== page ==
The book on Dowling coming out of Virginia was that he was a first-round talent if he could stay healthy. It's a little more clear why teams might have been a little gun shy. Dowling has appeared on a mere 92 of a potential 412 total snaps this season, sitting out the last four weeks after injuring his hip in Week 2 against the Chargers. The encouraging side? Dowling started both of his first pro games and, according to Pro Football Focus numbers, allowed only three receptions for 74 yards on seven targets. But with injuries throughout the secondary, the Patriots could really use him back on the field after the bye.
Shane Vereen, RB, second round (56th overall)
With Kevin Faulk starting the season on the physically-unable-to-perform list, Vereen had a chance for early reps, but his own hamstring injury set him back in training camp. Vereen carried only 11 times for 34 yards in the preseason, where third-round pick Stevan Ridley capitalized on available reps and surged ahead on the depth chart. Vereen played the first three offensive snaps of his career Sunday against Dallas (he did not carry the ball) and is working on special teams trying to carve out a spot on the game-day roster. The impending return of Faulk could limit his reps the remainder of the year.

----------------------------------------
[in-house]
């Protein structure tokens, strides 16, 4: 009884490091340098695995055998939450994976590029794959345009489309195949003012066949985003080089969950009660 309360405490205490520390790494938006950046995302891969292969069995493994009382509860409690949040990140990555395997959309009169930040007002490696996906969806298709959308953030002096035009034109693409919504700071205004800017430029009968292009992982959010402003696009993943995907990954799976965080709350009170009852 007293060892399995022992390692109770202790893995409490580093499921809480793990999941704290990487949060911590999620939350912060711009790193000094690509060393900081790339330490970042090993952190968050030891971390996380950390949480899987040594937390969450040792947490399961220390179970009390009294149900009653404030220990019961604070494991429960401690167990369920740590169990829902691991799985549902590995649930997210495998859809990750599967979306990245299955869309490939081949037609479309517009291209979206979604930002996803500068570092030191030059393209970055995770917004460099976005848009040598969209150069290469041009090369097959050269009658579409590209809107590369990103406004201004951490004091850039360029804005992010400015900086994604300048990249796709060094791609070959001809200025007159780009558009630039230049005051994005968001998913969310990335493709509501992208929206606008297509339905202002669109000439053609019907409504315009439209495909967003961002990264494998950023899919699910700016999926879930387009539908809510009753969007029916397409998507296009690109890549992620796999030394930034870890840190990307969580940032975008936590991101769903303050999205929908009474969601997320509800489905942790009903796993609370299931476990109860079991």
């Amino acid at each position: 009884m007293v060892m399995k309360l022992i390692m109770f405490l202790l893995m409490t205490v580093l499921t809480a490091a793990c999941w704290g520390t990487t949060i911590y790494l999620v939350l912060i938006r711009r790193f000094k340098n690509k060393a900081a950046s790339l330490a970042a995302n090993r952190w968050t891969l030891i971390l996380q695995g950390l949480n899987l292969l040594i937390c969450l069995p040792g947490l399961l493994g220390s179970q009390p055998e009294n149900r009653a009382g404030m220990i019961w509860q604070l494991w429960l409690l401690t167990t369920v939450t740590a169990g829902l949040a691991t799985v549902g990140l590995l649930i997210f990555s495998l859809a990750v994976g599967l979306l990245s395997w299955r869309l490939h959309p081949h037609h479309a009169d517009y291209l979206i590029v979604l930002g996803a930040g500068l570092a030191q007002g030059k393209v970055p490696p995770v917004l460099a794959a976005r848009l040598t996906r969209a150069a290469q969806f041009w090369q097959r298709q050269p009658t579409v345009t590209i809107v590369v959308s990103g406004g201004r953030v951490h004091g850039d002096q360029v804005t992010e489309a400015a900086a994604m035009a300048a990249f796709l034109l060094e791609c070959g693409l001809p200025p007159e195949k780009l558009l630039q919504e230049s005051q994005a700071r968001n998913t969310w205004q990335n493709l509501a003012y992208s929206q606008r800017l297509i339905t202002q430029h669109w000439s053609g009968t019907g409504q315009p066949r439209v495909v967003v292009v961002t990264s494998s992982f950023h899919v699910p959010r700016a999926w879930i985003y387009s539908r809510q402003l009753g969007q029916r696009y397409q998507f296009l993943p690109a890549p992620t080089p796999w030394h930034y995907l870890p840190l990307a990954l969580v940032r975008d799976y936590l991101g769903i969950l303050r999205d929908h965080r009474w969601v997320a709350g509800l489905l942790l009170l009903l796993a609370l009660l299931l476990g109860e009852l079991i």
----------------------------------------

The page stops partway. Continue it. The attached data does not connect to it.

Stevan Ridley, RB, third round (73rd overall)
With Vereen injured, Ridley carried a team-high 30 times for 148 yards and two touchdowns during the preseason, vaulting him to third on the running back depth chart. When Danny Woodhead tweaked an ankle in Oakland, his regular-season snaps spiked: He had 10 carries for 97 yards with a 33-yard touchdown run. Ridley's been quiet since, carrying 10 times for 32 yards over the past two games, but he's shown potential to be a productive back in this offense. Like Vereen, his time could be cut by Faulk, but he's also worked in returning kickoffs, which increases his value on the game-day roster.
Ryan Mallett, QB, third round (74th overall)
The Patriots have been content to roll with two quarterbacks in the past, but Mallett's potential has the team carrying a third signal-caller this season. The 6-foot-6, 238-pound quarterback completed 36 of 63 passes for 357 yards and a touchdown during the preseason. He's unlikely to surge past Brian Hoyer as the team's No. 2 quarterback this season, but there's a very good chance he could have a larger role on this team -- or somewhere else, if the Patriots decide to flip a backup for a draft pick -- down the road.
Marcus Cannon, OL, fifth round (138th overall)